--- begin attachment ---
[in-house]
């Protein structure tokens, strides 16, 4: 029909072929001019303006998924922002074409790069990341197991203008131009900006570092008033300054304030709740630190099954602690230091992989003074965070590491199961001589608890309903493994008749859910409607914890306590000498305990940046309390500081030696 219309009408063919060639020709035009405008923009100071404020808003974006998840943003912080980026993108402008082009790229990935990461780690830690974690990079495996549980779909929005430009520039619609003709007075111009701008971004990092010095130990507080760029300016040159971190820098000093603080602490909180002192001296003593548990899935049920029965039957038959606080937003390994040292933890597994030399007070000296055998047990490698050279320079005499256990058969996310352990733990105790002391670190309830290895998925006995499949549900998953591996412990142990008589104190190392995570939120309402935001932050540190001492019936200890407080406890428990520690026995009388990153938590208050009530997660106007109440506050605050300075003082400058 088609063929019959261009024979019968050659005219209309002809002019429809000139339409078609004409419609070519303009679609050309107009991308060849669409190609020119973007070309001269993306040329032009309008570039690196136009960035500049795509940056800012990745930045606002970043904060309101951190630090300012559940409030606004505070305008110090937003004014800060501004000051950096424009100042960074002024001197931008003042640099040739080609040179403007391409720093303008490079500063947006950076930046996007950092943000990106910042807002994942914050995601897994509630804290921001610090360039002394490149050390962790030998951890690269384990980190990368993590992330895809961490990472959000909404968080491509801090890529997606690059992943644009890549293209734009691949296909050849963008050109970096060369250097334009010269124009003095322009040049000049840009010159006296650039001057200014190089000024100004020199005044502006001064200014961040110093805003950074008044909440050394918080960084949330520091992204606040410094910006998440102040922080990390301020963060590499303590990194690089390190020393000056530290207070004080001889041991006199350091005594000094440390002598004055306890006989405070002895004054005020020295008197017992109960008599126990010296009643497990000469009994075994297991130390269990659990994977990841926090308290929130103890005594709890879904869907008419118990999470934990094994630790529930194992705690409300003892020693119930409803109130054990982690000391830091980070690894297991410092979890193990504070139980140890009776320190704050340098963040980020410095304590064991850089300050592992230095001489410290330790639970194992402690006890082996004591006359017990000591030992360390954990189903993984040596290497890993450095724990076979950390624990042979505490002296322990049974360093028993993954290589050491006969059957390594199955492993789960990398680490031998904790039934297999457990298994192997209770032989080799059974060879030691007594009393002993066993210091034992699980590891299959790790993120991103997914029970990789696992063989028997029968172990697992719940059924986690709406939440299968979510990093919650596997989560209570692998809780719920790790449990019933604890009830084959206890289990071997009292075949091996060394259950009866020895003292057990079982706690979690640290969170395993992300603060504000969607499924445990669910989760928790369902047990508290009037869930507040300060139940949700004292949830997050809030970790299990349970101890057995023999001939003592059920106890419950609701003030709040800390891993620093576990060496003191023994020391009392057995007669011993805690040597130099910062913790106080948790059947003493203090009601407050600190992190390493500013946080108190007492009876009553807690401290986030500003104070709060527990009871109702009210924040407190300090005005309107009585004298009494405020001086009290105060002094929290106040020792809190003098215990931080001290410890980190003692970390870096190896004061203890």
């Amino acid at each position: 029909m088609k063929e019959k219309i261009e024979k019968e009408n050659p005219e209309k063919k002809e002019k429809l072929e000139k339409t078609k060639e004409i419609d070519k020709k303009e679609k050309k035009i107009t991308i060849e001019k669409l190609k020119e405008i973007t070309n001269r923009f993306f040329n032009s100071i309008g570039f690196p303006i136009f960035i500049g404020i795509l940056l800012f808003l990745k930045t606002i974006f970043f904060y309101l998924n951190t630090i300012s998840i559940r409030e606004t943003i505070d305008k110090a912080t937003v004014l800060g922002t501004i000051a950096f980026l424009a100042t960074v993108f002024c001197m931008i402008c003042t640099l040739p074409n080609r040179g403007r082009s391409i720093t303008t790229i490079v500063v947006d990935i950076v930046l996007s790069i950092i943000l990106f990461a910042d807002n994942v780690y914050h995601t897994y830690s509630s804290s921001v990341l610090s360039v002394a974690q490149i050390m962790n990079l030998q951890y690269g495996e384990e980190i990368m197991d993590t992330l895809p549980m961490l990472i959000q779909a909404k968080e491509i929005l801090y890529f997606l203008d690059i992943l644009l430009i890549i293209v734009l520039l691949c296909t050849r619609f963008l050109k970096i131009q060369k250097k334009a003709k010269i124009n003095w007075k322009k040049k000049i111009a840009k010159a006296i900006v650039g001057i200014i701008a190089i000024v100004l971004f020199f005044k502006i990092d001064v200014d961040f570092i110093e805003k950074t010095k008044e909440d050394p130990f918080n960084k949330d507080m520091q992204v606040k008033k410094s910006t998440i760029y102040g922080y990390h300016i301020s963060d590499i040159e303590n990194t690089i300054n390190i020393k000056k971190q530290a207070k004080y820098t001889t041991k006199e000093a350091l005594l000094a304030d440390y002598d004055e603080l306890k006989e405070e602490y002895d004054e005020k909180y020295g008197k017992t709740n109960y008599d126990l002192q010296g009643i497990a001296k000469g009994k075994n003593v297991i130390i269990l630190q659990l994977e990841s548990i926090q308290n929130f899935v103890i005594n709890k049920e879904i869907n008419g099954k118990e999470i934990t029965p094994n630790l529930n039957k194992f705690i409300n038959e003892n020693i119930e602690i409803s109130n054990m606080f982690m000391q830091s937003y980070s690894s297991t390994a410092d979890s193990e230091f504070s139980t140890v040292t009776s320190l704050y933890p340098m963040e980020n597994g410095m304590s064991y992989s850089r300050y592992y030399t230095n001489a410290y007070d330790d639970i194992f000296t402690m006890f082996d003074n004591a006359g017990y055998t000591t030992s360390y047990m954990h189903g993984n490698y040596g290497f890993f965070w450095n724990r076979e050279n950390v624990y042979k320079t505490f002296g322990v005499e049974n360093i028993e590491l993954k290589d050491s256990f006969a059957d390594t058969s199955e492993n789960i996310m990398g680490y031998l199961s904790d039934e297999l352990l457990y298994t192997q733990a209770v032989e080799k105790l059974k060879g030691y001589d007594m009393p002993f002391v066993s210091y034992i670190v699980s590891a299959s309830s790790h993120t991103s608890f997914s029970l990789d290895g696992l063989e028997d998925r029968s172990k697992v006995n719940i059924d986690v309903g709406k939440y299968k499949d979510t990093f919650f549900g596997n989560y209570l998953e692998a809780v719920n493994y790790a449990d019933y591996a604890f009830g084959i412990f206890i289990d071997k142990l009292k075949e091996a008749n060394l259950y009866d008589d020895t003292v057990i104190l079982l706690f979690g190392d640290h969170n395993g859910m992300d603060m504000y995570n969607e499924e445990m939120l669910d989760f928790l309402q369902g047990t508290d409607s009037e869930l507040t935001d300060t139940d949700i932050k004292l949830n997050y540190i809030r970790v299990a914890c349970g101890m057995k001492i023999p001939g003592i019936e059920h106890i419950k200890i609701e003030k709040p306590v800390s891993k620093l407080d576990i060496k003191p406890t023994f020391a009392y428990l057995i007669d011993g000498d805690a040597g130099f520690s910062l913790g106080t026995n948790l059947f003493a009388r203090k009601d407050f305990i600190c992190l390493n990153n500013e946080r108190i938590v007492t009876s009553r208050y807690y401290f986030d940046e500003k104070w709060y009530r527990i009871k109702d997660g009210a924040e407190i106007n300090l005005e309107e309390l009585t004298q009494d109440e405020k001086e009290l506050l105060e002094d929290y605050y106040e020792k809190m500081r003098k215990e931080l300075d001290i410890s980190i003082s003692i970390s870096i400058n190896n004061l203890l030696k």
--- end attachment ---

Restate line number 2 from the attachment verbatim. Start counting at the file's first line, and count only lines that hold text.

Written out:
């Protein structure tokens, strides 16, 4: 029909072929001019303006998924922002074409790069990341197991203008131009900006570092008033300054304030709740630190099954602690230091992989003074965070590491199961001589608890309903493994008749859910409607914890306590000498305990940046309390500081030696 219309009408063919060639020709035009405008923009100071404020808003974006998840943003912080980026993108402008082009790229990935990461780690830690974690990079495996549980779909929005430009520039619609003709007075111009701008971004990092010095130990507080760029300016040159971190820098000093603080602490909180002192001296003593548990899935049920029965039957038959606080937003390994040292933890597994030399007070000296055998047990490698050279320079005499256990058969996310352990733990105790002391670190309830290895998925006995499949549900998953591996412990142990008589104190190392995570939120309402935001932050540190001492019936200890407080406890428990520690026995009388990153938590208050009530997660106007109440506050605050300075003082400058 088609063929019959261009024979019968050659005219209309002809002019429809000139339409078609004409419609070519303009679609050309107009991308060849669409190609020119973007070309001269993306040329032009309008570039690196136009960035500049795509940056800012990745930045606002970043904060309101951190630090300012559940409030606004505070305008110090937003004014800060501004000051950096424009100042960074002024001197931008003042640099040739080609040179403007391409720093303008490079500063947006950076930046996007950092943000990106910042807002994942914050995601897994509630804290921001610090360039002394490149050390962790030998951890690269384990980190990368993590992330895809961490990472959000909404968080491509801090890529997606690059992943644009890549293209734009691949296909050849963008050109970096060369250097334009010269124009003095322009040049000049840009010159006296650039001057200014190089000024100004020199005044502006001064200014961040110093805003950074008044909440050394918080960084949330520091992204606040410094910006998440102040922080990390301020963060590499303590990194690089390190020393000056530290207070004080001889041991006199350091005594000094440390002598004055306890006989405070002895004054005020020295008197017992109960008599126990010296009643497990000469009994075994297991130390269990659990994977990841926090308290929130103890005594709890879904869907008419118990999470934990094994630790529930194992705690409300003892020693119930409803109130054990982690000391830091980070690894297991410092979890193990504070139980140890009776320190704050340098963040980020410095304590064991850089300050592992230095001489410290330790639970194992402690006890082996004591006359017990000591030992360390954990189903993984040596290497890993450095724990076979950390624990042979505490002296322990049974360093028993993954290589050491006969059957390594199955492993789960990398680490031998904790039934297999457990298994192997209770032989080799059974060879030691007594009393002993066993210091034992699980590891299959790790993120991103997914029970990789696992063989028997029968172990697992719940059924986690709406939440299968979510990093919650596997989560209570692998809780719920790790449990019933604890009830084959206890289990071997009292075949091996060394259950009866020895003292057990079982706690979690640290969170395993992300603060504000969607499924445990669910989760928790369902047990508290009037869930507040300060139940949700004292949830997050809030970790299990349970101890057995023999001939003592059920106890419950609701003030709040800390891993620093576990060496003191023994020391009392057995007669011993805690040597130099910062913790106080948790059947003493203090009601407050600190992190390493500013946080108190007492009876009553807690401290986030500003104070709060527990009871109702009210924040407190300090005005309107009585004298009494405020001086009290105060002094929290106040020792809190003098215990931080001290410890980190003692970390870096190896004061203890």